Empowering Activist Students


Schools rarely give room for authentic student voice, student agency and tangible opportunities for them to become effective change agents. Three years ago, an Ethiopian refugee student stood up in my class and voiced her pain at the empathy and shock expressed when a terror attack hit Paris, when her home town was hit by terrorism and civil war almost daily with no interest or care shown by her fellow students. Her bravery in expressing this openly in class led to a strong and somewhat angry reaction by her classmates. A few students however came together and approached me asking for an opportunity to try and change perceptions and behaviour and from this the Human Rights Group was born. Since this time students have led changes to the school uniform to embrace gender diversity, have created legacy experiences that are embedded into the school calendar such as, student panels discussing homophobia, sexism, racism and their impacts. They have partnered with local community groups to grow awareness around the dangers of giving birth in the third world and fundraising and packing birthing kits for these women. Currently the group is using footage of student interviews where they discuss their roles as perpetrators, bystanders or victims to run workshops with year 8 students. While there were many obstacles, these were used as opportunities to practice protest and advocacy. In sharing this journey a model for student engagement and activism will be presented that leads to civic engagement that transforms the school itself.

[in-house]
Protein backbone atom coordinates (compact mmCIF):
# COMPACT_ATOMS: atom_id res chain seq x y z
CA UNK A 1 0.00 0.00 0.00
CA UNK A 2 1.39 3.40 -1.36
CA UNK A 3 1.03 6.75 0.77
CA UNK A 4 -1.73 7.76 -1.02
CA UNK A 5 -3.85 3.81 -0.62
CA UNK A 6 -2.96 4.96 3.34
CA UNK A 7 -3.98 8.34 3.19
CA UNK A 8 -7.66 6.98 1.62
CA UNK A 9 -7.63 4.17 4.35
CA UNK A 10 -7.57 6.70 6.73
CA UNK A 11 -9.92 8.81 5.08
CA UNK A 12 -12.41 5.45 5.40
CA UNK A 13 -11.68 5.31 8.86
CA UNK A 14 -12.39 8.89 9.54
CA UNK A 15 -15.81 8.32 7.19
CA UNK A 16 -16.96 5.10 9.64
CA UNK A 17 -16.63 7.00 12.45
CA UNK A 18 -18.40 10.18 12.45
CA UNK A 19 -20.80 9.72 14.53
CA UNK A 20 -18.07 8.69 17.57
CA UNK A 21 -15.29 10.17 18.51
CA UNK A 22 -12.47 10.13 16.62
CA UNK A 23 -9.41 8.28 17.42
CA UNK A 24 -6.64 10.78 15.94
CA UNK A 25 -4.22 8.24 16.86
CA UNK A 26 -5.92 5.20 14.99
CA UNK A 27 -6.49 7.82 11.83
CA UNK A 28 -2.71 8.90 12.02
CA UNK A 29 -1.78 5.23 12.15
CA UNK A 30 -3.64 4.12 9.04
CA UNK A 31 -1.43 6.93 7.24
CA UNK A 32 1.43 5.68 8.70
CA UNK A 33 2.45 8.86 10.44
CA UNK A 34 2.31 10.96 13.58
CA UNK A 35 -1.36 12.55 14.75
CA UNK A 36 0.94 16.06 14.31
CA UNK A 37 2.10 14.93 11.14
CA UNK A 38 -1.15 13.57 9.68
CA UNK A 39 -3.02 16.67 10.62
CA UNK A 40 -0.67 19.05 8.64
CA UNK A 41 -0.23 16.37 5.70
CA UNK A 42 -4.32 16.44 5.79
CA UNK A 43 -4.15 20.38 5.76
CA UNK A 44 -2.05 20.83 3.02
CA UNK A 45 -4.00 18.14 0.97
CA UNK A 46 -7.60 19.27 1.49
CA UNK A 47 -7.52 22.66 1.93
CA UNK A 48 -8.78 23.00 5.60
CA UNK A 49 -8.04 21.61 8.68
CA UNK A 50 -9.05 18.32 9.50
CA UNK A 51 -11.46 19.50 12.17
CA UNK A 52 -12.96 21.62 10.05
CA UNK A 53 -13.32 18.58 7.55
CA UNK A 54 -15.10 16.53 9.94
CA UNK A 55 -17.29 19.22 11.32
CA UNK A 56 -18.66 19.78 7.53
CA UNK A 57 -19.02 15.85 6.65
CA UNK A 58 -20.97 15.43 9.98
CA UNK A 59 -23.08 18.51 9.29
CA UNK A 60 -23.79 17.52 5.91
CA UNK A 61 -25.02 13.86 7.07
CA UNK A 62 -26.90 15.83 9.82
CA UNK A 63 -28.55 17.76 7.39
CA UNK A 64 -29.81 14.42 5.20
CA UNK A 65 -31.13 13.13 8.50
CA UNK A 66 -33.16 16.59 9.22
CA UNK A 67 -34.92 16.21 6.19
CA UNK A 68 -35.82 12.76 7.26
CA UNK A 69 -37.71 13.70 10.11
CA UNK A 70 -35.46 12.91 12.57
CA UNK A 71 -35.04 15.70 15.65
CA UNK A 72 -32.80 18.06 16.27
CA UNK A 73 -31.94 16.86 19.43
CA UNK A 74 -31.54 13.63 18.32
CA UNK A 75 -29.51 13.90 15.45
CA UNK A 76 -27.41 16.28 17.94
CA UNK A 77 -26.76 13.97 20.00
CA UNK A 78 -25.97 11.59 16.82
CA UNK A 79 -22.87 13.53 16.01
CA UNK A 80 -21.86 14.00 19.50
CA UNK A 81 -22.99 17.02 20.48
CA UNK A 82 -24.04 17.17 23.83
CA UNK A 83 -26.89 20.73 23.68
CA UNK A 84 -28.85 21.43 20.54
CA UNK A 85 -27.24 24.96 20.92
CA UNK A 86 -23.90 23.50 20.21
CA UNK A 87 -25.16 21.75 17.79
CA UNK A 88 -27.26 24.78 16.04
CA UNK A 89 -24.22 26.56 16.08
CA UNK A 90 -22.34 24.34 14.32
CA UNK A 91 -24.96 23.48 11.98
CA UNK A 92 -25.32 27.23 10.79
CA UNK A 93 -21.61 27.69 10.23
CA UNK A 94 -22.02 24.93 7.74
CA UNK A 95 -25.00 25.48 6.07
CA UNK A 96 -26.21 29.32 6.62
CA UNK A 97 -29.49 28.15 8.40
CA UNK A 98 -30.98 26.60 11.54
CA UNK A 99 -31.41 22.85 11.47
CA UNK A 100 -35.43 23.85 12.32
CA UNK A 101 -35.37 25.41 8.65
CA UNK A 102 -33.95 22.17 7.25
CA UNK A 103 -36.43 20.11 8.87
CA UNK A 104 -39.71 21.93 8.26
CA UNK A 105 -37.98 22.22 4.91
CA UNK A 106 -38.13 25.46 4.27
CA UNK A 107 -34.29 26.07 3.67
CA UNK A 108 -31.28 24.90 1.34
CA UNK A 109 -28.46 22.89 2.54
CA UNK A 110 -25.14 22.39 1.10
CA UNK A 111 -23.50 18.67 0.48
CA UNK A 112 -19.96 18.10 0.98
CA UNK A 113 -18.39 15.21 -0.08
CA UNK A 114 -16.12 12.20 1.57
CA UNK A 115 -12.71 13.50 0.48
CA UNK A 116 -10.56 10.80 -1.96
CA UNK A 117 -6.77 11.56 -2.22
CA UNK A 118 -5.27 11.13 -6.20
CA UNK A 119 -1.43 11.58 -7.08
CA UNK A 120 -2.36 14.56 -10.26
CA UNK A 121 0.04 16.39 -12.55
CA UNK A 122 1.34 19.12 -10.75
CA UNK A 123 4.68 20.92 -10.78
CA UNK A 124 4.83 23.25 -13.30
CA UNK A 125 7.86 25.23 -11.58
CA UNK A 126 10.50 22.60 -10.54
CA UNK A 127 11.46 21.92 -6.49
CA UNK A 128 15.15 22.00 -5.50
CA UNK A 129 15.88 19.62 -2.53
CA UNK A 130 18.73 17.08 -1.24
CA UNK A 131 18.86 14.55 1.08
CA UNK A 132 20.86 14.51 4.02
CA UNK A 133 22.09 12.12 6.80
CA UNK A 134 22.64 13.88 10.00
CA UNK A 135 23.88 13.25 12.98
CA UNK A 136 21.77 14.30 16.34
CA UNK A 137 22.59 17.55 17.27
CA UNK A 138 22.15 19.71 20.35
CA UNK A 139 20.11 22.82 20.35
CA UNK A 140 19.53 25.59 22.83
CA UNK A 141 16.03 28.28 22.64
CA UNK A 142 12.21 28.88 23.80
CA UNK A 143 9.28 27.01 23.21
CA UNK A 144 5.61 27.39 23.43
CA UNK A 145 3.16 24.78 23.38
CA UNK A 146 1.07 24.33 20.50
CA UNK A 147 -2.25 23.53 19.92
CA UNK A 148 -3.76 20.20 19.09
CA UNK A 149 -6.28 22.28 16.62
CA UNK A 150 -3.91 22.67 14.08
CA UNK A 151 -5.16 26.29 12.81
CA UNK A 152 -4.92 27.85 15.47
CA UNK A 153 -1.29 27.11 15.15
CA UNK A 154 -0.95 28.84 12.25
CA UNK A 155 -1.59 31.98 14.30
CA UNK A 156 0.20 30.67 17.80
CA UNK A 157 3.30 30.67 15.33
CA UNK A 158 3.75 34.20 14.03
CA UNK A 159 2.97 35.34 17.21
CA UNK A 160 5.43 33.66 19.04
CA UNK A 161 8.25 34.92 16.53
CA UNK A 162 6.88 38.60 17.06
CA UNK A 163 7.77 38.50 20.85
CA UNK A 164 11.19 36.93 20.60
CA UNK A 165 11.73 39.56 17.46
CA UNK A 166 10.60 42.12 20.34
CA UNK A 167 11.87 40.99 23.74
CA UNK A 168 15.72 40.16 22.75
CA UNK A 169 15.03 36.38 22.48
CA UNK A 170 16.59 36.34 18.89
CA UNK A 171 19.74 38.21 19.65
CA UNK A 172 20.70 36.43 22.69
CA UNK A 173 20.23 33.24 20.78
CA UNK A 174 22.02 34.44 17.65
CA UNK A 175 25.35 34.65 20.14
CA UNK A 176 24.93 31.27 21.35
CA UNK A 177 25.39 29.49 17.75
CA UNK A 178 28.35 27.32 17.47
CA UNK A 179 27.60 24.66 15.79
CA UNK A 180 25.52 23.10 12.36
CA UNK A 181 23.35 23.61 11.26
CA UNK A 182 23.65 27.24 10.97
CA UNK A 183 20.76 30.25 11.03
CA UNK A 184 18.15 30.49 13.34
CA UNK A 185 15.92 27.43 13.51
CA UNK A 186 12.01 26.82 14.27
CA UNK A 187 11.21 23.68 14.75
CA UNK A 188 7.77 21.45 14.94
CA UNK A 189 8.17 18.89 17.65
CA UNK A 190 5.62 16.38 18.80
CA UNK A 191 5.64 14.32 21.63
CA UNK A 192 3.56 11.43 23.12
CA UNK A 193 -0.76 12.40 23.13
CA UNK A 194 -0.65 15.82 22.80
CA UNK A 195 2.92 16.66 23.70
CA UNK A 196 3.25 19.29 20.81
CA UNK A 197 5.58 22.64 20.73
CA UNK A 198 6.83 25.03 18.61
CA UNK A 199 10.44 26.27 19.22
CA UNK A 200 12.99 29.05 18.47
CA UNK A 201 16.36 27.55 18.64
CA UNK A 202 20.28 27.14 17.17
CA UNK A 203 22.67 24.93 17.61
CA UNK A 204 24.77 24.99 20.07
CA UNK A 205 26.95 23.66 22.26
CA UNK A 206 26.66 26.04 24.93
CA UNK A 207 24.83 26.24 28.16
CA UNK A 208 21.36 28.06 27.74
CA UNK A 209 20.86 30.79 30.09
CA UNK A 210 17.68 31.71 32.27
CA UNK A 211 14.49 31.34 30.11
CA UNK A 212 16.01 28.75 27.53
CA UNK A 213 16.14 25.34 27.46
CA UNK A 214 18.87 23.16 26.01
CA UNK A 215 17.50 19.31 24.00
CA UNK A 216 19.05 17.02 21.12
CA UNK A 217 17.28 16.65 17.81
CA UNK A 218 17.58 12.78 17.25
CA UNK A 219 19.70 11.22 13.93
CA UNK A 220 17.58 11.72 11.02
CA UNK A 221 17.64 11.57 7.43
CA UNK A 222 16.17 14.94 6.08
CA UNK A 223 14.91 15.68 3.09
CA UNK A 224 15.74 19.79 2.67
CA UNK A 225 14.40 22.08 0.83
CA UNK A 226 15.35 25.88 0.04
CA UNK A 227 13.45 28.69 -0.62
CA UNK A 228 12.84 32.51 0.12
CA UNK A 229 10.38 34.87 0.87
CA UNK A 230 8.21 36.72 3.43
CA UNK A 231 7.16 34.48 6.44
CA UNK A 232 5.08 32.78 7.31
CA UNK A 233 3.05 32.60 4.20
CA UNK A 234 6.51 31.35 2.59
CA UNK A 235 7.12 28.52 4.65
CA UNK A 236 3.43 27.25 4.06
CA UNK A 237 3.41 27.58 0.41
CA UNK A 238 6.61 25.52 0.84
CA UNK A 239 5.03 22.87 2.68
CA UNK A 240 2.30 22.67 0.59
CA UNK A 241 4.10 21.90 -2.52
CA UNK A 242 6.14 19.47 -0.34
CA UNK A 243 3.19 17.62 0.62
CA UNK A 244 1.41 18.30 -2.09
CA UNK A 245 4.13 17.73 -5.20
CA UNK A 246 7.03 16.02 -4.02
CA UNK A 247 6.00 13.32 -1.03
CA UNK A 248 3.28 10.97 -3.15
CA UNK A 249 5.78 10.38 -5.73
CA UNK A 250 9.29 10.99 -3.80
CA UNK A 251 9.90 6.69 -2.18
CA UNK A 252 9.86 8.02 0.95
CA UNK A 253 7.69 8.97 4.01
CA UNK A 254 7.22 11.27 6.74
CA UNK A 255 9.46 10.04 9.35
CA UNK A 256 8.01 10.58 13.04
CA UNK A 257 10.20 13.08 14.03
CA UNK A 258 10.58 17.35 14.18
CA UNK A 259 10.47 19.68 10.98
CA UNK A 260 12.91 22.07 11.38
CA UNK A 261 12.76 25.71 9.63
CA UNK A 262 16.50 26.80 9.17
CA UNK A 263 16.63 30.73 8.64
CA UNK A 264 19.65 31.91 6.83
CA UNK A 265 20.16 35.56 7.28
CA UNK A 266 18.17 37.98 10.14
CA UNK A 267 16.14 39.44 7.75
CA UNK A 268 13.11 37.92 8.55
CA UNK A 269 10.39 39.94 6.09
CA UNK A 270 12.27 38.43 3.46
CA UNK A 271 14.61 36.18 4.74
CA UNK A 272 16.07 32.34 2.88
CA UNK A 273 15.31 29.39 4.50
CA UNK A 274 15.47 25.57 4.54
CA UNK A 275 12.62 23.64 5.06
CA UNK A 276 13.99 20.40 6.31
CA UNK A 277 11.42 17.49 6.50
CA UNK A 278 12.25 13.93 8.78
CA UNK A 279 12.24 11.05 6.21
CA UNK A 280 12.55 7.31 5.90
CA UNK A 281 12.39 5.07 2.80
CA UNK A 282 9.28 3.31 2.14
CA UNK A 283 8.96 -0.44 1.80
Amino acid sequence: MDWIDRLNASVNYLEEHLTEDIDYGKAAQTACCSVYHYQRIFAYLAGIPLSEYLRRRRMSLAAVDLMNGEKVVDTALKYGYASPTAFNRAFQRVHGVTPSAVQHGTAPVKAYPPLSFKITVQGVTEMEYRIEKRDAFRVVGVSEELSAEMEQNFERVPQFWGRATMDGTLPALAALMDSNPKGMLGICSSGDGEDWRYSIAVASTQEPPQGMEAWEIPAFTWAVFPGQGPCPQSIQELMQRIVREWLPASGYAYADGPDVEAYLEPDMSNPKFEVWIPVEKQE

Activism, Transformation, Agency, Student-led, Social Justice, Diversity, Engagement, Acceptance, Student-voice


2019 Special Focus: "Learning to Make a Social Difference"


Focused Discussion


  • Katharine Ross
    • Year Coordinator and Facilitator of the Human Rights Group, Humanities, Bishop Druitt College, Australia Australia
    • I have been a high school teacher for over 20 years, with a focus on the Humanities and a special interest in the Studies of Religion. I have taught in schools in Melbourne and Coffs Harbour as well as lecturing at Southern Cross University in the area of pedagogy and practice. I have a passion for using Cultures of Thinking in the classroom as well as utlising it to support the student Human Rights Activists that meet each week at my current school. I took a year out of my teaching career to travel around Australia in a caravan with my husband and three sons and continue to have the travelling bug, spending time in the Middle East, Europe, Africa and Asia. It is my role mentoring refugee students that transformed how I see the power of student voice and its potential to challenge and interrupt conservative forces that restrict opportunities for student agency when they should be front and centre in determining their own learning journeys.